Searight’s Tollhouse

Searight's Tollhouse, National Road, Uniontown, Pennsylvania

Searight’s Tollhouse, National Road, Uniontown, Pennsylvania

–  Click on the image to enlarge or purchase  –

Searight’s Tollhouse

The Searight’s Tollhouse is one of the two remaining tollhouses on the National Road in Pennsylvania. The National Road played one of the most important roles in the opening of the old Western Territory. It was authorized by the federal government in 1806 in response to the need to provide a viable transportation link between East and West. This project is unique in our nation’s history for it was and remains the only road system wholly constructed by the Federal Government. Running for approximately 620 miles, the National Road provided a much needed connection between the Potomac and Ohio Rivers.

Construction began heading west in 1811 at Cumberland, Maryland, on the Potomac River. It crossed the Allegheny Mountains and southwestern Pennsylvania, reaching Wheeling, Virginia (now West Virginia), on the Ohio River in 1818. Plans were made to continue on the St. Louis but funding ran out and construction was stopped at Vandalia, Illinois.

When rebuilt in the 1930s, the Cumberland Road, as the National Road was also known, became the first road in the U.S. to use the new macadam road surfacing.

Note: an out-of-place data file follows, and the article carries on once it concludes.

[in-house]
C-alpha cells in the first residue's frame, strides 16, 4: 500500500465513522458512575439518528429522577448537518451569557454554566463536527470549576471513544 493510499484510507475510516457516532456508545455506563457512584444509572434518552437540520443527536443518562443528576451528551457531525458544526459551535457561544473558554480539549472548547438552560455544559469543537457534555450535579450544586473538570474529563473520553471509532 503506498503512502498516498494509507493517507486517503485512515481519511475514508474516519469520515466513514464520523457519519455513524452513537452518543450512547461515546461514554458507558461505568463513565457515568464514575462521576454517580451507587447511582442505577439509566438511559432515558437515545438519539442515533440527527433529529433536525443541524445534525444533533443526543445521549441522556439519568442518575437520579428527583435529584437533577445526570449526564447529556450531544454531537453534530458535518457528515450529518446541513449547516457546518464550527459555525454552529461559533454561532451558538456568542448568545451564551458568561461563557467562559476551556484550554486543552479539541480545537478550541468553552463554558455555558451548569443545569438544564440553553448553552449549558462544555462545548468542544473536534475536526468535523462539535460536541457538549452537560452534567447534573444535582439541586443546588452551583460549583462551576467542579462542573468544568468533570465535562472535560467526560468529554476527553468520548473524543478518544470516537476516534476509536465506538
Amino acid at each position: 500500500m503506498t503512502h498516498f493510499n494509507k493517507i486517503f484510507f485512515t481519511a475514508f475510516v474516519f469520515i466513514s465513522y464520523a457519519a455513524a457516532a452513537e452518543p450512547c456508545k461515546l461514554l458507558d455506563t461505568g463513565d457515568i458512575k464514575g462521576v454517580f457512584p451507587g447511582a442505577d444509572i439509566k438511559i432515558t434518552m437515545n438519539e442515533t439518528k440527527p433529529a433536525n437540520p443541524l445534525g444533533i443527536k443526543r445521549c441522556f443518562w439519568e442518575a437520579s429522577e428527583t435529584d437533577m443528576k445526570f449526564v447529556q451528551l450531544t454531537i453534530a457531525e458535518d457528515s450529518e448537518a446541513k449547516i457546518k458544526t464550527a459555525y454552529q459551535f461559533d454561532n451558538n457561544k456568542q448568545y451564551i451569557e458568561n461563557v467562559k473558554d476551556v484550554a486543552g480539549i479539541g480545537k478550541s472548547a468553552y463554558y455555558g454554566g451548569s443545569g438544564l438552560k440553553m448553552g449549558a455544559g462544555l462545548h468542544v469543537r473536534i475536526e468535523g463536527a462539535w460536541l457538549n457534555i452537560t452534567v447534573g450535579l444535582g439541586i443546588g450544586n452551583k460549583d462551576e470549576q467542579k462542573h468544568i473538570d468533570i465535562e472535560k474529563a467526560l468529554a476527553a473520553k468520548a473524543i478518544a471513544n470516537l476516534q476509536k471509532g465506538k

Searight's Tollhouse, National Road, Uniontown, Pennsylvania

Searight’s Tollhouse, National Road, Uniontown, Pennsylvania

–  Click on the image to enlarge or purchase  –

Constructed in 1835, Searight’s was one of the six tollhouses built in the state.  All six tollhouses were built when the federal government handed ownership of the National Road to the states. Pennsylvania changed its section into a turnpike or toll road.

Searight’s Tollhouse received its name from its location near the village of Searights, named for its most prominent citizen, William Searight. Searight owned a prosperous tavern on the National Road. He had been a contractor for the road and was later appointed as the commissioner for the Pennsylvania section, a position he held until April 1845. He seems, though, to have had no connection with the actual tollhouse.

The years immediately following the construction of the Tollhouses saw a never ending stream of traffic, both east and west. Wagoners, drovers, stage drivers, and mail expresses all paid their dues to use the thoroughfare. The money that was collected helped maintain the road and pay salaries of people employed to perform the labor. With the coming of the railroads to Western Pennsylvania in the 1850’s, traffic over the road declined, and after the Civil War it was used chiefly for local trips. Tolls were collected until 1905.

See more images of the historic structures along the National Road here.

Summary
Searight's Tollhouse
Article Name
Searight's Tollhouse
Description
Searight’s Tollhouse is one of the two remaining tollhouses on the National Road in Pennsylvania. Constructed in 1835, it was one of six built in the state.
Author
Publisher Name
Mark Summerfield
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